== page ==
Wiley mans the Logistics tent, a shade structure with shelves of organized, masking-tape-and-marker-labeled supplies, sitting next to piles of as yet unsorted donations. It's incredibly busy. While we talk, he still handles requests, giving out batteries to members of the Safety crew, socks to old homeless men, and telling people where to go to find food, blankets, and other people in the Occupy.

"This is something to commit to," he says. He takes a break and gives me the tour, pointing out different people in the community, tells me who they are and what they do for Occupy Boston. The community gives them something to care about, he explains. "That's what a lot of this is. We're rediscovering our self respect."

Occupy Boston is cacophonous day and night, dense and messy with enthusiastic humanity. Volunteers feed a thousand people a day.

The camp has a library, media tent, clothing tent, a place to make art and protest signs, and a sacred tent littered with the holy texts and statues of many faiths.

It has a dozen or so events per day, managed by its 57 working groups, who do everything from taking care of animal safety and planning direct actions to documenting and improving pedal powered generators - a favorite of their MIT contingent.

The mud endlessly creeps up around the bottom of the jammed-together tents, and walkways made of pallets cut the camp into sections. Each walkway is named; Main Street bisects the camp, Gandhi Way leads to Dewey Square's now-decorated Gandhi statue, with its thin and irregular curves.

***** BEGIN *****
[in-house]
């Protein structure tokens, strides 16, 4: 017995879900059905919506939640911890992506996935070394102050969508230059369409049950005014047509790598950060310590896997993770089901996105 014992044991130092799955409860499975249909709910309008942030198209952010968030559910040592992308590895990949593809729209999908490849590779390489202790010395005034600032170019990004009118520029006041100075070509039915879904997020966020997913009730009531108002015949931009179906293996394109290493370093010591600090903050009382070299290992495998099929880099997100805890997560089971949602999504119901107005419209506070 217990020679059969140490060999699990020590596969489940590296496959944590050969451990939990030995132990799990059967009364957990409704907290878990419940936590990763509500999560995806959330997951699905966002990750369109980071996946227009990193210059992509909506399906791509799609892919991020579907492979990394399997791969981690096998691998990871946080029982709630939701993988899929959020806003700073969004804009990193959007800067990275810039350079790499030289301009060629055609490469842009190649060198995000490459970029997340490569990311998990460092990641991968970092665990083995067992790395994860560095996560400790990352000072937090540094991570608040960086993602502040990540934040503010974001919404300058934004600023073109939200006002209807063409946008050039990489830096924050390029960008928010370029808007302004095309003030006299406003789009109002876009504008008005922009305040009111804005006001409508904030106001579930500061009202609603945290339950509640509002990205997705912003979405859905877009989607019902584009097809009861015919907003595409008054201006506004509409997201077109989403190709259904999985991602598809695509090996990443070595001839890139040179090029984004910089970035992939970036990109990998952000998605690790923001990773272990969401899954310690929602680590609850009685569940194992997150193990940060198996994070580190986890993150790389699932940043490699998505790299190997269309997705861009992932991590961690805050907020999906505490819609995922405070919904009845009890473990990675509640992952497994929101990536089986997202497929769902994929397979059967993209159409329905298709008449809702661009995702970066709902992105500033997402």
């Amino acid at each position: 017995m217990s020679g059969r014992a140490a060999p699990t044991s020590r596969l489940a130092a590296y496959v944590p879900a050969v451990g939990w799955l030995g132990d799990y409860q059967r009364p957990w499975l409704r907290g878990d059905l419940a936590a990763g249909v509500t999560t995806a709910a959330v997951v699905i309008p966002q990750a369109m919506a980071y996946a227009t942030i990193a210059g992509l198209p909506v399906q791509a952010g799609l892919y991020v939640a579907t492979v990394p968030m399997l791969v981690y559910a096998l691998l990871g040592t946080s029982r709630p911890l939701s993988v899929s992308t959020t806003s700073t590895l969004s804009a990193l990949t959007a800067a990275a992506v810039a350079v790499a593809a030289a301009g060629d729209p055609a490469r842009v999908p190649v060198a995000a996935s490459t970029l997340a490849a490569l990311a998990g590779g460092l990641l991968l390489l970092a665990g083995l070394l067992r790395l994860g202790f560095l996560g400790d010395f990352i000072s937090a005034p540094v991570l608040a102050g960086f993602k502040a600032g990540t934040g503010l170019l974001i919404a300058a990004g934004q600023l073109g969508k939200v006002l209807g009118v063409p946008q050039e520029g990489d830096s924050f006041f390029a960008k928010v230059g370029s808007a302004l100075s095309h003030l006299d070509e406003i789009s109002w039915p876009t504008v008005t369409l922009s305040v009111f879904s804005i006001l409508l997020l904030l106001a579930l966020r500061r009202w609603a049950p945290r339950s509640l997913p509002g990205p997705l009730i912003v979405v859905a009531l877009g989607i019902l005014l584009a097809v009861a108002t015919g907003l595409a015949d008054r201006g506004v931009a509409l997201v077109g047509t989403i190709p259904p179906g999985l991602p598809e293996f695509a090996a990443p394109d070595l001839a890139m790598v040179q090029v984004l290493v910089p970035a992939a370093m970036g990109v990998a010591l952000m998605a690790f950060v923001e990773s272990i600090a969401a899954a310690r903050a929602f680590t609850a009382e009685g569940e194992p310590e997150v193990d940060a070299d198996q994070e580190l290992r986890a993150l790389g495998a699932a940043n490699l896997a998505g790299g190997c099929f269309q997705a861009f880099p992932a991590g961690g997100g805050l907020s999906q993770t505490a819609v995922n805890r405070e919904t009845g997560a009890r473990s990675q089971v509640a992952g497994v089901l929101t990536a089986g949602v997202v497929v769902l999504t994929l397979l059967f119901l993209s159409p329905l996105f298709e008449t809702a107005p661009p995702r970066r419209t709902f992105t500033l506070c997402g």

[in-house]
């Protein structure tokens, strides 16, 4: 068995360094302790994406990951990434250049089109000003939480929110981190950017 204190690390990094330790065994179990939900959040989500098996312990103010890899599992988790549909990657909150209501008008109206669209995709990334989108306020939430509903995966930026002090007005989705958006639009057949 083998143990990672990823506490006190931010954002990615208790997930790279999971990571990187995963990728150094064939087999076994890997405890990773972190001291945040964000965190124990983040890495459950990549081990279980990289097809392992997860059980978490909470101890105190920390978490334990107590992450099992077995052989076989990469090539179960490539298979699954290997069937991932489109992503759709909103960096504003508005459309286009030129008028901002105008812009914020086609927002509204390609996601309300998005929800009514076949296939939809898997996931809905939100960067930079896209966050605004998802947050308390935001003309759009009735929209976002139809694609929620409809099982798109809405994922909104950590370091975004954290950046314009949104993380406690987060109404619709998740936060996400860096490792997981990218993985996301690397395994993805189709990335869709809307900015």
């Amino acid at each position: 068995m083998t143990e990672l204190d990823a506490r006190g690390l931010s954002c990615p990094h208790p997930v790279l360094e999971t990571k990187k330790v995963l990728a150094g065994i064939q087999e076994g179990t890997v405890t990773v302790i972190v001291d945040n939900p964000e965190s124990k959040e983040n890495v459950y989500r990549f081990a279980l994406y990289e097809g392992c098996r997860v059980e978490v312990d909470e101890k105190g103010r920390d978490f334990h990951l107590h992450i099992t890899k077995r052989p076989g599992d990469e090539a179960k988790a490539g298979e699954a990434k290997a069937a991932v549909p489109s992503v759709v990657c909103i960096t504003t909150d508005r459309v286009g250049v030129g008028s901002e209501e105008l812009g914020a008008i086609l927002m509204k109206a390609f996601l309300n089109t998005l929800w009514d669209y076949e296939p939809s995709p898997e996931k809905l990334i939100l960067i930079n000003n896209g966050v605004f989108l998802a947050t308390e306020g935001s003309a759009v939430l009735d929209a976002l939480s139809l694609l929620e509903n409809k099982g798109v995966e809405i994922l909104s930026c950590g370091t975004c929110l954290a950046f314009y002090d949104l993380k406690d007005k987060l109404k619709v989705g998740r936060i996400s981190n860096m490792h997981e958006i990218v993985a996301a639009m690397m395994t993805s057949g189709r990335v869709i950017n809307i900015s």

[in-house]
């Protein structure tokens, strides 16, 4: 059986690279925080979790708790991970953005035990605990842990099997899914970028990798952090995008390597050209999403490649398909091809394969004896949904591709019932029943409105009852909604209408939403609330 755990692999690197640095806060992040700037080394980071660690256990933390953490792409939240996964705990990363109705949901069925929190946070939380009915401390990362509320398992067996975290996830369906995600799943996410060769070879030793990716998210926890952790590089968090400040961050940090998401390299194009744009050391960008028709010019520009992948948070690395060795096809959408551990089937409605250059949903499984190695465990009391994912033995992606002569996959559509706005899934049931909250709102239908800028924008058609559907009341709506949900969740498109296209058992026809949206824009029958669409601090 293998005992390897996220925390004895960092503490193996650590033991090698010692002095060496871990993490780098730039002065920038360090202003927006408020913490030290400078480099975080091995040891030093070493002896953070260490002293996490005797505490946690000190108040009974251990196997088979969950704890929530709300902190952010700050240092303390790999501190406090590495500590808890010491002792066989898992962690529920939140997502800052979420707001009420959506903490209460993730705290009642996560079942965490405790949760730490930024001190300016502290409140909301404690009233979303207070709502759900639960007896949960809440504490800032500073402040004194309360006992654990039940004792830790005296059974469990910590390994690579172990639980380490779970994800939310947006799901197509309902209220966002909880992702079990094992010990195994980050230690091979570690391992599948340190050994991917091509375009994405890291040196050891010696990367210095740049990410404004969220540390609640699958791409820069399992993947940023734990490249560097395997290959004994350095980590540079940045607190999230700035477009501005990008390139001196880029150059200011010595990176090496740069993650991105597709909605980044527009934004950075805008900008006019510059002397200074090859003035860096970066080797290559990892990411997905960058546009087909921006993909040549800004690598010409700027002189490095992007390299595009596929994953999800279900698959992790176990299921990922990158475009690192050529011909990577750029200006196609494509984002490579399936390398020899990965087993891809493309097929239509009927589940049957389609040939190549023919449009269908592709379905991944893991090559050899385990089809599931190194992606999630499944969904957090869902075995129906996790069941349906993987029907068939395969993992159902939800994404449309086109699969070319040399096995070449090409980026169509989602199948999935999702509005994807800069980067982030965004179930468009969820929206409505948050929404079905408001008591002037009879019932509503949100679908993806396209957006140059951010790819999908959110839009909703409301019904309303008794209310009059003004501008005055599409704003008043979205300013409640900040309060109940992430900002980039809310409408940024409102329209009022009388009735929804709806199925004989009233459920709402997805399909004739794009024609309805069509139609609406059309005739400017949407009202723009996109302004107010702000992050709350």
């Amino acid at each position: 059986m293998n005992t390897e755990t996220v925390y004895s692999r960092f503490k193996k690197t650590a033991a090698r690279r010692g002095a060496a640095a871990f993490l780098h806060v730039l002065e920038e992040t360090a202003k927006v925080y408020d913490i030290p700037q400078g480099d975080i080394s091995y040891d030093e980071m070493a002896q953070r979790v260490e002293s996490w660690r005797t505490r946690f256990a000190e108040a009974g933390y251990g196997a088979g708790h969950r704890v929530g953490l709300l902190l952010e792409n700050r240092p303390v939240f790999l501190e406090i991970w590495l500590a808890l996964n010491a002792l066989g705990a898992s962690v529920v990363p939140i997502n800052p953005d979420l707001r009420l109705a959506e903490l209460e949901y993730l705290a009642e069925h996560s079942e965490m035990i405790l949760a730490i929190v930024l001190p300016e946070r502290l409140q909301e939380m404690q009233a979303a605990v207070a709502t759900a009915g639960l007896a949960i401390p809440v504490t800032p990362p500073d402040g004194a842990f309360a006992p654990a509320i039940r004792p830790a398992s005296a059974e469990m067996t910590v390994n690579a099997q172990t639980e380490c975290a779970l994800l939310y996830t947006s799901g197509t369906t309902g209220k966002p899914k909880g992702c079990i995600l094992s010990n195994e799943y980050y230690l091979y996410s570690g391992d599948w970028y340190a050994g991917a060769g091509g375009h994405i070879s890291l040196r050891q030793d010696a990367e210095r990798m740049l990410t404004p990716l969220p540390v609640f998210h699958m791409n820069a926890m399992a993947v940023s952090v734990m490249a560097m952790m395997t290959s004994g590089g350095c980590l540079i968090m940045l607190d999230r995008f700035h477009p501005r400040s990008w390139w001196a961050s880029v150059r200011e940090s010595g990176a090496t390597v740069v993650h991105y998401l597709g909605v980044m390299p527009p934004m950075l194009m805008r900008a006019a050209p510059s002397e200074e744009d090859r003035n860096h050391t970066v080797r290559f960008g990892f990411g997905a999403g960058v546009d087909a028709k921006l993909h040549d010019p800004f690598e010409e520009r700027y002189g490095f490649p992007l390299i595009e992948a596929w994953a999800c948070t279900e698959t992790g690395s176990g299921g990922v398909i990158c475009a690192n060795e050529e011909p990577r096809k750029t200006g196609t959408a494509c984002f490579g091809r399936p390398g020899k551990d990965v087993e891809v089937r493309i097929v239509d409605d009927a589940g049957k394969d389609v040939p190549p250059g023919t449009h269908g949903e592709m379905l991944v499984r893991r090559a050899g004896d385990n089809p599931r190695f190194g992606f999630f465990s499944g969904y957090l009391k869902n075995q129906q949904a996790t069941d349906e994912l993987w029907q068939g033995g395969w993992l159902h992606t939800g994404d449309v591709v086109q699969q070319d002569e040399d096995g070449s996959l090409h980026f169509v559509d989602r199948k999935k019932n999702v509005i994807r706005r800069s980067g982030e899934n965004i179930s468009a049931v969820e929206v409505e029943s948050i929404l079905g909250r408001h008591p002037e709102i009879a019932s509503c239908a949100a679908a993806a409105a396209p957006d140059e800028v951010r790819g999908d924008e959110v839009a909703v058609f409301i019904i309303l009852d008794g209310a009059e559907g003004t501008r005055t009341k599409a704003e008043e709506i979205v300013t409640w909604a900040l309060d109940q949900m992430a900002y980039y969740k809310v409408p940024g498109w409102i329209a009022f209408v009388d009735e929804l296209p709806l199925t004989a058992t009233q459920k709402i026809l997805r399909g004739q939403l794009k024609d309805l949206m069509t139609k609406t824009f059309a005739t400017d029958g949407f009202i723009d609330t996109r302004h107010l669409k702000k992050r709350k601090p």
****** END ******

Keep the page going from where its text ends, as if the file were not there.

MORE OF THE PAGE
Gandhi's dower and determined face remains perpetually overshadowed by the skyscraping white Federal Reserve building across from Dewey, which has a kind of Stalinist Lego architecture to it.

By night Occupy deals with the flip side of Boston life; the poor and hungry, the homeless, those with untreated medical problems, and those addicted to drugs. It sleeps around 230 to 250 people in an uneasy snooze punctuated by late-night talks, the quarrels of recent and ill-advised love affairs, drunken stumbles, and fights between men used to fighting - all the usual night demons that plague the troubled.

On my first night at Occupy Boston I woke to a man's voice yelling, ‘Get out of the tent! Get out!"

I obliged quickly, grabbing my backpack and running out behind the tent I was sharing with two others. I was afraid it was a raid, but it wasn't; in fact the command to get out of the tent wasn't even aimed at me, but at the occupant of the next tent, a man with vacant eyes, slightly open lips and shoulders that sagged lower on his left than his right.